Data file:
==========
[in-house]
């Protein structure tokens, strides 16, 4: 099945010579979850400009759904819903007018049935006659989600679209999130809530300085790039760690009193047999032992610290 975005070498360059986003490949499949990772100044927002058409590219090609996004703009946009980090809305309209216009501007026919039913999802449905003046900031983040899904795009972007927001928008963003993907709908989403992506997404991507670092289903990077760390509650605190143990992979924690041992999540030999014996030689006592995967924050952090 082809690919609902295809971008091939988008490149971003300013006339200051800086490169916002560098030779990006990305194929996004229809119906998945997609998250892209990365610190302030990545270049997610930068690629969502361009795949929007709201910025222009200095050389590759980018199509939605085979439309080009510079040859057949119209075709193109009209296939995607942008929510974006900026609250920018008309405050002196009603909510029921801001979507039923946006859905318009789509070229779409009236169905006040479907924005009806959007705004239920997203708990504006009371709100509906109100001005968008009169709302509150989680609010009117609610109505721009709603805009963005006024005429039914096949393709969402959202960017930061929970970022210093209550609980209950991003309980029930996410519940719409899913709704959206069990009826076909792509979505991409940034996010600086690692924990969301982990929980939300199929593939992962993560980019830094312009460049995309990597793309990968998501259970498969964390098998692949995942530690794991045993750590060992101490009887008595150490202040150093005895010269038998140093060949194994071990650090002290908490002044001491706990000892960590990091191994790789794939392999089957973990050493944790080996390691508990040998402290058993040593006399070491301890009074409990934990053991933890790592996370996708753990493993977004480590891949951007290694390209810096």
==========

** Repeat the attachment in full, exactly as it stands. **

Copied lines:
[in-house]
């Protein structure tokens, strides 16, 4: 099945010579979850400009759904819903007018049935006659989600679209999130809530300085790039760690009193047999032992610290 975005070498360059986003490949499949990772100044927002058409590219090609996004703009946009980090809305309209216009501007026919039913999802449905003046900031983040899904795009972007927001928008963003993907709908989403992506997404991507670092289903990077760390509650605190143990992979924690041992999540030999014996030689006592995967924050952090 082809690919609902295809971008091939988008490149971003300013006339200051800086490169916002560098030779990006990305194929996004229809119906998945997609998250892209990365610190302030990545270049997610930068690629969502361009795949929007709201910025222009200095050389590759980018199509939605085979439309080009510079040859057949119209075709193109009209296939995607942008929510974006900026609250920018008309405050002196009603909510029921801001979507039923946006859905318009789509070229779409009236169905006040479907924005009806959007705004239920997203708990504006009371709100509906109100001005968008009169709302509150989680609010009117609610109505721009709603805009963005006024005429039914096949393709969402959202960017930061929970970022210093209550609980209950991003309980029930996410519940719409899913709704959206069990009826076909792509979505991409940034996010600086690692924990969301982990929980939300199929593939992962993560980019830094312009460049995309990597793309990968998501259970498969964390098998692949995942530690794991045993750590060992101490009887008595150490202040150093005895010269038998140093060949194994071990650090002290908490002044001491706990000892960590990091191994790789794939392999089957973990050493944790080996390691508990040998402290058993040593006399070491301890009074409990934990053991933890790592996370996708753990493993977004480590891949951007290694390209810096």